Real-time data for customers and servicers: Servicers’ customer care teams must have real time data about each homeowner, and this data must also be available directly to the homeowner via their servicing app. This data consistency drastically improves the homeowner experience, and also helps customer care teams give smarter, faster advice.
Q: What role do servicers play in helping homeowners make financial decisions?
Sogorka: A servicer can be a strained-homeowner’s greatest ally by combining a human touch with self-serve education. Self-service doesn’t mean homeowners must navigate complex processes and decisions on their own. On the contrary, smart self-serve tools empower them to learn about their loan options on their own time, and request human advice at any moment.
Q: How can servicers help borrowers navigate the “COVID economy”?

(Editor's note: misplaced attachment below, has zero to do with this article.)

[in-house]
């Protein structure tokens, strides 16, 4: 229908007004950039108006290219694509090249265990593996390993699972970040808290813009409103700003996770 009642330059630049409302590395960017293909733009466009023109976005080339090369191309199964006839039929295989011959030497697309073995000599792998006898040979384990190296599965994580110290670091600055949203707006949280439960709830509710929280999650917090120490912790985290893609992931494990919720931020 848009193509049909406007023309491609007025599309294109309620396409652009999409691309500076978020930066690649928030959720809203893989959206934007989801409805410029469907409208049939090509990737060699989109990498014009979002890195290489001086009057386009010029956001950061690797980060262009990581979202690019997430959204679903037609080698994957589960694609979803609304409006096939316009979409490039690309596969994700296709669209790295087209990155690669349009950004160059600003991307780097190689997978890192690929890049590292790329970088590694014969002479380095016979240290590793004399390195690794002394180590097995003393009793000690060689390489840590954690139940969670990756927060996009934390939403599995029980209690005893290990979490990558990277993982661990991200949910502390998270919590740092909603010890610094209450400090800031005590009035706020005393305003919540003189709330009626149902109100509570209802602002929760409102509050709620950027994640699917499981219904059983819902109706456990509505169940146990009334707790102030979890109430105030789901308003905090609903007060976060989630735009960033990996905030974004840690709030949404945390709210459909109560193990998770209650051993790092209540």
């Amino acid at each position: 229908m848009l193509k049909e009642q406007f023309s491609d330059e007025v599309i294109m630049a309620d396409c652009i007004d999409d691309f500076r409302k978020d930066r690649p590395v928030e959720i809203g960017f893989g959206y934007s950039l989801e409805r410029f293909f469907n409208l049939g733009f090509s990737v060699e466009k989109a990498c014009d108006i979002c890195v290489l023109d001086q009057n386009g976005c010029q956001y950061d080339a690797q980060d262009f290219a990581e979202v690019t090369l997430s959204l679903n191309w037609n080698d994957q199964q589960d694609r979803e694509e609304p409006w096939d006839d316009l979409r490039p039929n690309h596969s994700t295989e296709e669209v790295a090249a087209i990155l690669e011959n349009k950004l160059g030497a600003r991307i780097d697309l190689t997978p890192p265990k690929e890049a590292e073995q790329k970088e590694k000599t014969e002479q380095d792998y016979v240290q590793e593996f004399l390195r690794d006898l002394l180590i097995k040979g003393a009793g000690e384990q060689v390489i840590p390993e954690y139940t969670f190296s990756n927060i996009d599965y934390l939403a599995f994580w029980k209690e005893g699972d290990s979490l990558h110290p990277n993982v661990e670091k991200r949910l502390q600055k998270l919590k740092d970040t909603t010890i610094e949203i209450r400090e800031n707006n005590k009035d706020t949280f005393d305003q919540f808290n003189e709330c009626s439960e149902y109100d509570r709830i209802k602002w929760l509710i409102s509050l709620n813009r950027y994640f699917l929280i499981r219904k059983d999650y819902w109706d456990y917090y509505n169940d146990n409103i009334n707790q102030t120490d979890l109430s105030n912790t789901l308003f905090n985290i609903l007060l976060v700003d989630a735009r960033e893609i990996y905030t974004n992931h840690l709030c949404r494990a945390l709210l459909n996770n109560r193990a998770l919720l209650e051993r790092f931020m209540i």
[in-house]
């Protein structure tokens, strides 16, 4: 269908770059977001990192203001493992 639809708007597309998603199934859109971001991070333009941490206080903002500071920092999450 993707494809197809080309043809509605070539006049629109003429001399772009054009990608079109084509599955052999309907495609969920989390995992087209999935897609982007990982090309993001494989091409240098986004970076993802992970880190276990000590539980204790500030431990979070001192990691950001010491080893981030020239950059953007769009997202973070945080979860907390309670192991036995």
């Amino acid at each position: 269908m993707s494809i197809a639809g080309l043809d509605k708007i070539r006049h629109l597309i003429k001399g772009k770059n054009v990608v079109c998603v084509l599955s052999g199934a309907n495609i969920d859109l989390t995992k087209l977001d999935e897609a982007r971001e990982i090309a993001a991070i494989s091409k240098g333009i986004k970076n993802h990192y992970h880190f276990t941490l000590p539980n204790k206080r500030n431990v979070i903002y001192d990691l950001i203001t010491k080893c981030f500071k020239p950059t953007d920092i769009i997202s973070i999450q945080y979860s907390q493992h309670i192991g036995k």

Sogorka: We’re now past the initial shock of statewide lockdowns and business closures, but servicers must ramp up support for homeowners as the economic fallout plays out for at least the rest of 2020. Even though the CARES Act allows for 12 months of forbearances, servicers typically implement forbearance requests in 90 day increments. Servicers can use smart systems to keep the education coming, and keep homeowners informed about their upcoming obligations and options well in advance of any forbearance period expiring.
And this might sound simple to the lending community, but we must keep reminding homeowners that – thanks to smart policy in Washington – missed payments can be added to the loan instead of becoming due when a forbearance expires. This simple message immediately relieves stress for strained homeowners.
Q: What will servicers need to keep in mind as forbearances become loan modifications?
Sogorka: Servicers were able to handle the initial wave of forbearance requests head-on, thanks to straightforward CARES forbearance policy, as well as GSE response. Additionally, smart software has allowed servicers to process forbearance requests very fast in this cycle.